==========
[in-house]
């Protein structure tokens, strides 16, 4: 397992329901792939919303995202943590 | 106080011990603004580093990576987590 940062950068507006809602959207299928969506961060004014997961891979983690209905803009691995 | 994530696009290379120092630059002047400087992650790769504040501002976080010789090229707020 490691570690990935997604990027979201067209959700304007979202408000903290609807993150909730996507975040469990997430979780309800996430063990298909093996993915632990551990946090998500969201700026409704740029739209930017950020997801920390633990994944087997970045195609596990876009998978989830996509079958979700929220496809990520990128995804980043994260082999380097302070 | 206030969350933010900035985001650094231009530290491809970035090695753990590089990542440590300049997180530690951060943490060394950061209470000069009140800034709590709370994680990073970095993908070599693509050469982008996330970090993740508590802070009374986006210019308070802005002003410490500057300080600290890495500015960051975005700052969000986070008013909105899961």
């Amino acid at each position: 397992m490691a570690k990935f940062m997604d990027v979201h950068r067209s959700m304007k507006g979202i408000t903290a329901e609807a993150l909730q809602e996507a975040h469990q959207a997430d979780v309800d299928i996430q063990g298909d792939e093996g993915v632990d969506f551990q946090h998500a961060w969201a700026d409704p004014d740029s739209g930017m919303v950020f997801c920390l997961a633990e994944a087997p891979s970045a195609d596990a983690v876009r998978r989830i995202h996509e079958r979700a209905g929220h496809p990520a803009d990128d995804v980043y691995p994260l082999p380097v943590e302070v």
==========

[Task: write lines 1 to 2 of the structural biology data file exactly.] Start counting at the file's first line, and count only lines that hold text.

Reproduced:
[in-house]
């Protein structure tokens, strides 16, 4: 397992329901792939919303995202943590 | 106080011990603004580093990576987590 940062950068507006809602959207299928969506961060004014997961891979983690209905803009691995 | 994530696009290379120092630059002047400087992650790769504040501002976080010789090229707020 490691570690990935997604990027979201067209959700304007979202408000903290609807993150909730996507975040469990997430979780309800996430063990298909093996993915632990551990946090998500969201700026409704740029739209930017950020997801920390633990994944087997970045195609596990876009998978989830996509079958979700929220496809990520990128995804980043994260082999380097302070 | 206030969350933010900035985001650094231009530290491809970035090695753990590089990542440590300049997180530690951060943490060394950061209470000069009140800034709590709370994680990073970095993908070599693509050469982008996330970090993740508590802070009374986006210019308070802005002003410490500057300080600290890495500015960051975005700052969000986070008013909105899961």